Red Moon at Sharpsburg

 /   /  By Emma Birches
Stone Soup Magazine
November/December 2008

By Rosemary Wells, Reviewed by Nora Katz

Red Moon at Sharpsburg book cover

Red Moon at Sharpsburg, by Rosemary Wells;
Viking Children’s Books: New York, 2007;
$16.99

When I first glanced at the cover of Red Moon at Sharpsburg, by Rosemary Wells, the rich hues and hypnotic detail drew me in. A fire bursts out of the sunset as a young girl and two men look on, entranced. This fire burns deep inside India Moody, a fourteen-year-old girl caught up in the Civil War behind Rebel lines.

In a letter from a friend, India learns of a college in Ohio that accepts women. The story goes on to tell of India’s survival in a male-dominated world, where women traditionally stay at home, cooking, cleaning, and caring for children, and certainly not attending college. Many activities that I participate in, such as cross-country, are very dominated by males, so I share the struggles that India has as well. Reading about life in this time period makes me extremely glad that I live in a world that accepts women as equals.

Emory Trimble, the son of India’s godparents, takes her in as a student, where she is supposed to learn feminine wiles and scripture. Instead, India is swept into Emory’s studies, becoming interested in what her mother calls “men’s science”: chemistry. Fueled by her passion, India becomes Emory’s assistant and spends more time in his laboratory than she does at home. India and Emory have plans to publish a paper on popular European studies—medicine, bacteria, and disease. India transcribes Emory’s letters and they prepare for a breakthrough in science that will have lasting impact and save millions of lives. India believes in the Rebel cause, yet she is primarily concerned with curing victims through preventative medicine. Because I am a believer in pacifism, I see myself working as India did, doing anything possible to help those affected by war, no matter which side they are on. I am glad that India had science on her side.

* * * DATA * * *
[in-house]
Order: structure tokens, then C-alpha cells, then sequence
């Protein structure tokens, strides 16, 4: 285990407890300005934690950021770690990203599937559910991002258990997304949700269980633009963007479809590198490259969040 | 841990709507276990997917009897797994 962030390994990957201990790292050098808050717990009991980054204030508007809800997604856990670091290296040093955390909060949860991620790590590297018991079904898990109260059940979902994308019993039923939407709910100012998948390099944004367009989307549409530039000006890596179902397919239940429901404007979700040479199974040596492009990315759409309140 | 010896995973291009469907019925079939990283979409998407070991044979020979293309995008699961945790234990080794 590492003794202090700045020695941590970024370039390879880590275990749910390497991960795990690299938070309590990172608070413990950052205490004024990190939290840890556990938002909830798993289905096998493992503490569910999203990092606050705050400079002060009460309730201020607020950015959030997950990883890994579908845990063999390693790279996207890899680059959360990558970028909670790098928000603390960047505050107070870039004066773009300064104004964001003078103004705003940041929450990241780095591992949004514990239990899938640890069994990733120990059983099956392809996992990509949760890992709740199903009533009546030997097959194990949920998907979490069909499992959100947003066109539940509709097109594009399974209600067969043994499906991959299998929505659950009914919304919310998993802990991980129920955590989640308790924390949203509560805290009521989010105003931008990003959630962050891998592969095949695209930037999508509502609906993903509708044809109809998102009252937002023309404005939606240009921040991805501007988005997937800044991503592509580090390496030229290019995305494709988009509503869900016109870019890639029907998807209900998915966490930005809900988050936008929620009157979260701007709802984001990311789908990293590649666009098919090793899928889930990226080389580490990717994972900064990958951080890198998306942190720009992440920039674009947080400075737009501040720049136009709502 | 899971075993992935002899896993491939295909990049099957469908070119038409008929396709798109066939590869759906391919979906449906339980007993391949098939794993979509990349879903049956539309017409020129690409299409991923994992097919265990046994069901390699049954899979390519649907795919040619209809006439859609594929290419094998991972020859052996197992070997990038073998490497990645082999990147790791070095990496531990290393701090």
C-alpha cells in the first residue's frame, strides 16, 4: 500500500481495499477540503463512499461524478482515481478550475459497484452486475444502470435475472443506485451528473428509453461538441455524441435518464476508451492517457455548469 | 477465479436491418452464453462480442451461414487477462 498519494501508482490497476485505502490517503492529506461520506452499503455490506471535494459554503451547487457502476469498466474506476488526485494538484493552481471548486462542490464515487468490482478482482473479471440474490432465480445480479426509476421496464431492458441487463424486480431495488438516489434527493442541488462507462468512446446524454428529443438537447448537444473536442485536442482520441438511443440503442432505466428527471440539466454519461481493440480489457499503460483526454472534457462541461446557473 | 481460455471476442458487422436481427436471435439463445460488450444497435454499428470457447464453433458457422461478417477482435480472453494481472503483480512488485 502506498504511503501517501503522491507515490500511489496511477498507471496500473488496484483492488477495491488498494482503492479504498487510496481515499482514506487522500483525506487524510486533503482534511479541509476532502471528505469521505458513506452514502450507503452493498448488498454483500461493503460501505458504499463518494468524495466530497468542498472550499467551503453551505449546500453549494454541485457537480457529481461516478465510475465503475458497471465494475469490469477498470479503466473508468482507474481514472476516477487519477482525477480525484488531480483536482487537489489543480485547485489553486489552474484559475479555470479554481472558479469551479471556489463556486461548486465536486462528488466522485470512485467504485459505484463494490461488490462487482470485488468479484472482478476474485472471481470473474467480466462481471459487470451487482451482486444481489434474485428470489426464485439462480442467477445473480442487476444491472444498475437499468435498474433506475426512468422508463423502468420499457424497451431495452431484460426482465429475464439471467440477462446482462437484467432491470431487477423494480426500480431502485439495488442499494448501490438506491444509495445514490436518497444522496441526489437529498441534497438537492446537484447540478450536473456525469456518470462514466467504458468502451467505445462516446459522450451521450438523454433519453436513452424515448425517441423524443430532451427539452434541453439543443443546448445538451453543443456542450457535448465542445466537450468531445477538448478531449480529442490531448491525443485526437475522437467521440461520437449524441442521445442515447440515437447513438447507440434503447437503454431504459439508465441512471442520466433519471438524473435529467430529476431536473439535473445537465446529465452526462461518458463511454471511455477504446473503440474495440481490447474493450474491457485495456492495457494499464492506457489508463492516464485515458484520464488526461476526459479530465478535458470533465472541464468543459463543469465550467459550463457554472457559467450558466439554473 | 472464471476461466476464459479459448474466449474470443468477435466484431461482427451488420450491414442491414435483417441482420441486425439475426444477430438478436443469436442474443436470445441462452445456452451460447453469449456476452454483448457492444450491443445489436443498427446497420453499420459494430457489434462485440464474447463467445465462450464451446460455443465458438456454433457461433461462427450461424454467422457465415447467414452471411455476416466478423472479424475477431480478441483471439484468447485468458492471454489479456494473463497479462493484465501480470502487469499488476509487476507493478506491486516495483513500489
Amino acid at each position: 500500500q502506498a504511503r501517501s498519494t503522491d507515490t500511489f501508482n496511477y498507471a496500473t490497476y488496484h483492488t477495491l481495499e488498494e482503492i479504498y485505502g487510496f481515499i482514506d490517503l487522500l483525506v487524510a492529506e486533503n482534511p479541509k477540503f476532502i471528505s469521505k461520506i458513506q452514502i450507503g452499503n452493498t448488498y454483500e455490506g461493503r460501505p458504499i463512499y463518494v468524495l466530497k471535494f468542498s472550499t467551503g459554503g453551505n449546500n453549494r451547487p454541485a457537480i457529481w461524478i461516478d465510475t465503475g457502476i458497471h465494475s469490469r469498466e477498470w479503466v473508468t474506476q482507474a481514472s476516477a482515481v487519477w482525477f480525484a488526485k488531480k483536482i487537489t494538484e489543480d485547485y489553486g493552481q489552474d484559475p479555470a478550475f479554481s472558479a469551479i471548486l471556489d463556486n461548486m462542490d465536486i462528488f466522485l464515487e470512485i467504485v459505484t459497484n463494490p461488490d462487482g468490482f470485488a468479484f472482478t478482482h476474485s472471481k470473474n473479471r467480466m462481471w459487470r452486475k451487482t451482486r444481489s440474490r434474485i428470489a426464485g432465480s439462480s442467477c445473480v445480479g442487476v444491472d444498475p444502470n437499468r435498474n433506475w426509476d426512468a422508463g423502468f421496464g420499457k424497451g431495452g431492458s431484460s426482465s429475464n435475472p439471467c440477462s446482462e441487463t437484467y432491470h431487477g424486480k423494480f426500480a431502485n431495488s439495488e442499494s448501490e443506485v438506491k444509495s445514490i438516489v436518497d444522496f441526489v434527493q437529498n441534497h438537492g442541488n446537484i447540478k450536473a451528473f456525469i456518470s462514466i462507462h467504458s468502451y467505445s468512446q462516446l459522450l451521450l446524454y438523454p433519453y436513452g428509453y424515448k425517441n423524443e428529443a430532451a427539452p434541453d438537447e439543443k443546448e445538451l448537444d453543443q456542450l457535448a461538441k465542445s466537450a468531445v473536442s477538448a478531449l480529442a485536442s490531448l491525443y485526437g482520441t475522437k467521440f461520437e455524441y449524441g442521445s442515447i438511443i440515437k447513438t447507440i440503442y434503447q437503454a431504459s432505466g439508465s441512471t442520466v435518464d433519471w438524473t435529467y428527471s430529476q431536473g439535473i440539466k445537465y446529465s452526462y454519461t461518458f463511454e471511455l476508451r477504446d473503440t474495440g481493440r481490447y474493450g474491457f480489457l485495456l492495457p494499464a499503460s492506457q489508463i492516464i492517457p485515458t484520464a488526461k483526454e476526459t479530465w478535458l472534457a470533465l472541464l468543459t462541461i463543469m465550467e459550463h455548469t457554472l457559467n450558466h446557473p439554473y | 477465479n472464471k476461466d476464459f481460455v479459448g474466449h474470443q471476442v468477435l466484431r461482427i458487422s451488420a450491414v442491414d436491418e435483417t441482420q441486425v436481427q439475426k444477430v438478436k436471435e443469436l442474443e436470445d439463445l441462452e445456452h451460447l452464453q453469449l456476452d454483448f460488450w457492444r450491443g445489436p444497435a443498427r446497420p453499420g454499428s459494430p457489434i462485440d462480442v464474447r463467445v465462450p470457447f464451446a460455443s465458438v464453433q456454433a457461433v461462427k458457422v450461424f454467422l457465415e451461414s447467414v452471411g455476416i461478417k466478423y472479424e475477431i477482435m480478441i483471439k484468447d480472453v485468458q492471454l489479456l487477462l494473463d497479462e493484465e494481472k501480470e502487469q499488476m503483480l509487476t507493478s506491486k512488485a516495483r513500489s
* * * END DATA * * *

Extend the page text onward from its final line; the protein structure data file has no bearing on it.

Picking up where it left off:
I have a lot in common with India Moody and Emory Trimble. India feels torn when she travels to see her father on the battlefield at Sharpsburg: timidity at what new experiences she may encounter, alongside courage and curiosity about what lies ahead. When I departed from my elementary school, I also felt like I was being torn in two. Part of me wanted to remain where I had been and been loved, but another part of me wanted to move on and see the great opportunities that were ahead of me. Emory decides to become an army medic so that he will be treated with respect. I try to gain respect by being courteous and by treating others kindly. I also try to gain respect while leading by example—doing well in school, having a role in a play, and participating in a chorus. At home, India uses her knowledge from Emory for the wounded, but she feels insecure without him by her side. I have often felt that insecurity when I am asked to do something without a strong companion.

Throughout the book, India tests her strength, perseverance, and allegiance as stability collapses, leaving her with only a few remnants of her old life. Red Moon at Sharpsburg is a story that will be cherished by readers of all ages. It is the telling of a life spun out of balance, a true test of loyalty, and a girl who witnessed the gruesome tragedies of the Civil War on the other side of the history books.

Red Moon at Sharpsburg Nora Katz

Nora Katz, 13
Riegelsville, Pennsylvania

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